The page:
OK. I've also, in doing some digging and some reading, I've noticed some other interesting events around the world that have involved our seismic networks, including nuclear testing. Is that correct?
Absolutely. It's important to realize that the global seismographic network that the USGS operates in partnership with the National Science Foundation and the IRIS Consortium has multiple purposes.
USGS's involvement in it is because of the ability to detect earthquakes worldwide and report on them from our National Earthquake Information Center. The National Science Foundation's involvement reflects the tremendous research tool for seismology that having a global network presents.
And then finally, this network is a secondary network for nuclear test ban monitoring. And so there is a long history going back to the precursor network to the global seismic network, the World-Wide Standardized Seismographic Network, or the WWSSN, was established back in the 1960s specifically for monitoring nuclear explosions.
Oh, OK. I was not aware of that. Very interesting. I guess . . . certainly a compelling topic in the 1960s.
Absolutely, and most recently the network reported the event in North Korea, which was then subsequently confirmed by the Department of Energy as having been a nuclear blast.
OK. Just quickly; a couple of the other things I've heard about or read about . . . the World Trade Center collapse registered on the networks, and I saw on ESPN that they were actually . . . they brought seismographs to drag races to measure how . . . what the dragsters put off. Just a couple of the other compelling items that were picked up by our networks.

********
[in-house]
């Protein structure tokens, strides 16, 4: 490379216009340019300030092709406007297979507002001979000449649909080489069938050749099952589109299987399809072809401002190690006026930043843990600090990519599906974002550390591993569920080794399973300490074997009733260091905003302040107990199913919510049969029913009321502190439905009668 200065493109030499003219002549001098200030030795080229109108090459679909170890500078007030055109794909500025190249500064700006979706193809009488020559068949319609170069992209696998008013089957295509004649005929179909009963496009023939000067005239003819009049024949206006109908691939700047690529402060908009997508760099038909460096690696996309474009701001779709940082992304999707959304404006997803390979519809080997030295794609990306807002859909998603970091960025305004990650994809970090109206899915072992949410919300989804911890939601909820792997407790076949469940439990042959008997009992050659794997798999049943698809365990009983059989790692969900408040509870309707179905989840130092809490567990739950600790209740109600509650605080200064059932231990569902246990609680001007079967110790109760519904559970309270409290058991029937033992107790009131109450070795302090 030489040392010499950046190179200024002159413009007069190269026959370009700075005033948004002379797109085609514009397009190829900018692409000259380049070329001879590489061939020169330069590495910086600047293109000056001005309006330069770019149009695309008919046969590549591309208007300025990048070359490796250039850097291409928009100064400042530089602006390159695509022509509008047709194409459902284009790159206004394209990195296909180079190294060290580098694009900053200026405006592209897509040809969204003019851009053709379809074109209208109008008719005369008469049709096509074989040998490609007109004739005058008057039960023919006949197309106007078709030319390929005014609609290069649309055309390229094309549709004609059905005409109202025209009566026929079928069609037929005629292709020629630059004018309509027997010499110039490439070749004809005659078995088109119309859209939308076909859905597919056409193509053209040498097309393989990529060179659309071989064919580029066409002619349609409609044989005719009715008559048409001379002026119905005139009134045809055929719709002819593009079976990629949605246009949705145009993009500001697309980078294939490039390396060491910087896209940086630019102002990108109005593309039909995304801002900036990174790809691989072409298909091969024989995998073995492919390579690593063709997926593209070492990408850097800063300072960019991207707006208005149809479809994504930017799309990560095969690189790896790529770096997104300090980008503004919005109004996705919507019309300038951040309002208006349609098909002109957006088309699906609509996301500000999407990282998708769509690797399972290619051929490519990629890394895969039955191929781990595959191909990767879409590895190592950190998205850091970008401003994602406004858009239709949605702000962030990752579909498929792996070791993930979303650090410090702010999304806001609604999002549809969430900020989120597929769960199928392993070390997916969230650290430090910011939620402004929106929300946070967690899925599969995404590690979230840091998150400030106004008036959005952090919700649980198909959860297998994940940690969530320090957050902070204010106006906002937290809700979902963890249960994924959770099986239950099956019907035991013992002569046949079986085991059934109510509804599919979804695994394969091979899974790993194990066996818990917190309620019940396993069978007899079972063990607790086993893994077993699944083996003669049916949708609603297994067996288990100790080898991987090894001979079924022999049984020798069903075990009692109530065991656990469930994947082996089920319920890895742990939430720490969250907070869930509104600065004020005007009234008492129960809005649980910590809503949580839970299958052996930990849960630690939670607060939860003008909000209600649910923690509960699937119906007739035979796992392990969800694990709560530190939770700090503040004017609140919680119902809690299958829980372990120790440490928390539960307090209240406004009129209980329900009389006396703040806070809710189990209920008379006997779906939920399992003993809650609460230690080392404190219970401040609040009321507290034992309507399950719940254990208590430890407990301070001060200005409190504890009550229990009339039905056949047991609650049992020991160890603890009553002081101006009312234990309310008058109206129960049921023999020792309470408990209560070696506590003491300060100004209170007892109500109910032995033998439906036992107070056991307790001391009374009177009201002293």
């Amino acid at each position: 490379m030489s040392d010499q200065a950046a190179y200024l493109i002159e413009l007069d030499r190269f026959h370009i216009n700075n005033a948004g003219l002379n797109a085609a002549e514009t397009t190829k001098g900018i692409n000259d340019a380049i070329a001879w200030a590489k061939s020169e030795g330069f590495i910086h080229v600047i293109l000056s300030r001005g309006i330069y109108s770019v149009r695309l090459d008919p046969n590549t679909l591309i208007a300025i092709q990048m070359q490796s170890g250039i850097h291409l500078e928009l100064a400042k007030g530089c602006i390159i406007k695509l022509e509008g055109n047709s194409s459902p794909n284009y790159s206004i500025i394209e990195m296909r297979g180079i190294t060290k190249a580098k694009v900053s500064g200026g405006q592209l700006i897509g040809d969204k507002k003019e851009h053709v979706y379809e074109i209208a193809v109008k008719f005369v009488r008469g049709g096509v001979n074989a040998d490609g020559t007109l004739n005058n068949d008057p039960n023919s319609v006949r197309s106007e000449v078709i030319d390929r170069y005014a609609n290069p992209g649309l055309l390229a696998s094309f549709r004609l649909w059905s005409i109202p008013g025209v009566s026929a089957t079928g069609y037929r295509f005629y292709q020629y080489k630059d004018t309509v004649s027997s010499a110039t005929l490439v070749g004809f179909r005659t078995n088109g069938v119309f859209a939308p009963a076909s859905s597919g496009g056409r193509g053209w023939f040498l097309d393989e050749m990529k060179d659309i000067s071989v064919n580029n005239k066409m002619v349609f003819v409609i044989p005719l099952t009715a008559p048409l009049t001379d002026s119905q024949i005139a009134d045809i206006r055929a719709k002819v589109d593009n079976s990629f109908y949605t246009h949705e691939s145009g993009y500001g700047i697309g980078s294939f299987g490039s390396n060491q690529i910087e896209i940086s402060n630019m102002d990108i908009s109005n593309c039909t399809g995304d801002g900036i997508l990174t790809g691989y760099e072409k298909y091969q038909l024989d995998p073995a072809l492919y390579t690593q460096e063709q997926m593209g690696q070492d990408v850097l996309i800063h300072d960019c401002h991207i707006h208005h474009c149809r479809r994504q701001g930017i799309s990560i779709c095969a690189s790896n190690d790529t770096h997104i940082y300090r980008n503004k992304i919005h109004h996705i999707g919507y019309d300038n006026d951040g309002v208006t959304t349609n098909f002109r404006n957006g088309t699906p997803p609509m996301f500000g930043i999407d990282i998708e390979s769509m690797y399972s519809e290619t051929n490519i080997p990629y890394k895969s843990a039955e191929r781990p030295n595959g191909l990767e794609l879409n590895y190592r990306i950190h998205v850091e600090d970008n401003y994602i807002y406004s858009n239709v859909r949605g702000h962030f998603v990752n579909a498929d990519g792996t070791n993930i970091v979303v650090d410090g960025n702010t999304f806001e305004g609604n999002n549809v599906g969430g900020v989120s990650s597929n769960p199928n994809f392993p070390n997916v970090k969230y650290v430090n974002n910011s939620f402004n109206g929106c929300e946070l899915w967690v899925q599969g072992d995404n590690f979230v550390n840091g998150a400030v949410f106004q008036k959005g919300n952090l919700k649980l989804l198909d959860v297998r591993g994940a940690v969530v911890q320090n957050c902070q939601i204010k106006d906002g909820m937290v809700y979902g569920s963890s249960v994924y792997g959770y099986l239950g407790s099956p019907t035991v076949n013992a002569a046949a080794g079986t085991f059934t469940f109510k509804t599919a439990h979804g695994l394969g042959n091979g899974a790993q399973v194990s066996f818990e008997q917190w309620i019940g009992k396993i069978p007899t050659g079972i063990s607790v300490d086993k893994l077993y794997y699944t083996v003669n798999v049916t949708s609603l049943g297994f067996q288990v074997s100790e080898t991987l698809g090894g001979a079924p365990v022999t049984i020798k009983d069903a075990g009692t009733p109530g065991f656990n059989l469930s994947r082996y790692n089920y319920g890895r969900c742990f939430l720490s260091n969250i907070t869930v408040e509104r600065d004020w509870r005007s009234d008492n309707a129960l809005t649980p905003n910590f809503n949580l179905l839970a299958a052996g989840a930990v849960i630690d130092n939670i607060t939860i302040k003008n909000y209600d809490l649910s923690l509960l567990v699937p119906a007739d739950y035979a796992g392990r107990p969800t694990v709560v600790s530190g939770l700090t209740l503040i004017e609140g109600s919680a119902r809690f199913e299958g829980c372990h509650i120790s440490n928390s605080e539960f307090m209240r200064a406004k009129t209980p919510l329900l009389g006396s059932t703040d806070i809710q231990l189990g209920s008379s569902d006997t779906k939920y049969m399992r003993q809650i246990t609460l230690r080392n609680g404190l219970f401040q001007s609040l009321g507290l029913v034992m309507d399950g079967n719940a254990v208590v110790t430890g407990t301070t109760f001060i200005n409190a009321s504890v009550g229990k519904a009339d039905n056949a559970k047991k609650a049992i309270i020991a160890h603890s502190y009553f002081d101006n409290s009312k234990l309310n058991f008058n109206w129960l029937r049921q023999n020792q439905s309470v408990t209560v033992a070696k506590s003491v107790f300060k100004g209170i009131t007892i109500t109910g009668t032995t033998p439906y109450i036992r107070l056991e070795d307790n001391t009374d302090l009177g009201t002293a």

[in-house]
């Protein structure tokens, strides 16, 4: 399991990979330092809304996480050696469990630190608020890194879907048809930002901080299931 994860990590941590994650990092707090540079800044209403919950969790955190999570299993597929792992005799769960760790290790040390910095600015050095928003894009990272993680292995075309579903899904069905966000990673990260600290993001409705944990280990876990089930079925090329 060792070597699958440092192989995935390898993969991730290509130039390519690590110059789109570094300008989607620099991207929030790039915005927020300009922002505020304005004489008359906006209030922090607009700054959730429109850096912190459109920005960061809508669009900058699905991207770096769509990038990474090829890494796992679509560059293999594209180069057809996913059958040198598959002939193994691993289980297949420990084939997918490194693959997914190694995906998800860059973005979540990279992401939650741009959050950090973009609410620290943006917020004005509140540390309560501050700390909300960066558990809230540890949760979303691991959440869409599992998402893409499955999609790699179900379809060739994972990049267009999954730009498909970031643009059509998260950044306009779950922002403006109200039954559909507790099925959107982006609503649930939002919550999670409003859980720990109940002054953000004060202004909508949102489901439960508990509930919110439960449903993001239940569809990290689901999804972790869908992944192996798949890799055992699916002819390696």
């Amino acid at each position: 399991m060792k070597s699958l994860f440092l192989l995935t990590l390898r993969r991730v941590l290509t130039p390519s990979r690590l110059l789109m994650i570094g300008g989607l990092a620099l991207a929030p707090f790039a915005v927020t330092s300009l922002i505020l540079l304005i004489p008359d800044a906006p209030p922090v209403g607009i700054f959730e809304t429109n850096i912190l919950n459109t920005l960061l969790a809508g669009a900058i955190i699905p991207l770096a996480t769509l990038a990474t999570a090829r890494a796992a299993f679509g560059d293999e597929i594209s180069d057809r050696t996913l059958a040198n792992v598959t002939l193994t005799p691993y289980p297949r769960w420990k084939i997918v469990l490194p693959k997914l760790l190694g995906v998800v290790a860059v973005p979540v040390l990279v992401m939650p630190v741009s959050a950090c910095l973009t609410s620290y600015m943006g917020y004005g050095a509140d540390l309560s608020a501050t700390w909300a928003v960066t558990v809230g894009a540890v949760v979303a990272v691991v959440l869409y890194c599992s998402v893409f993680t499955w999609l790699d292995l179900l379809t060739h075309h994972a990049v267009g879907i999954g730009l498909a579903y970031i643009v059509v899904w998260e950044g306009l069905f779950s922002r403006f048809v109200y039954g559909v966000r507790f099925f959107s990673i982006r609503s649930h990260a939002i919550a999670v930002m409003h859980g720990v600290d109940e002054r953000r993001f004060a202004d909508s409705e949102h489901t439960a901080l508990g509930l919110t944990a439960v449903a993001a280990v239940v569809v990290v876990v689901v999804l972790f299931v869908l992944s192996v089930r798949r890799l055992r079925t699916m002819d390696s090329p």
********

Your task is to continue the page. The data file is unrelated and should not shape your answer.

Absolutely. One of the interesting things that networks pick up is not in the kind of individual events such as you describe, but just in the background noise that exists on these seismic stations. They can pick up things like, for example, storms. [Dave: Wow]
So one of the things that the scientists are looking at is not the event themselves but what happens in between to see if there are changes and trends. So seismic networks can actually help us to look climate change. These networks have been in place for decades, and we can look at storm intensity shifts over that timeframe. So there's some very interesting research that can be done with these continuously operating, fully open and available data streams.
Oh, wow. I had no idea-that's very interesting. Very cool stuff. How often do these sorts of things happen compared to actual earthquakes in terms of what we register. Do we have a number on the total events that our network detects in a day or a month or a year? And I know you talked about mine blasts and whatnot . . . but what are the percentages in terms of how these show up versus earthquakes and how many hits we get?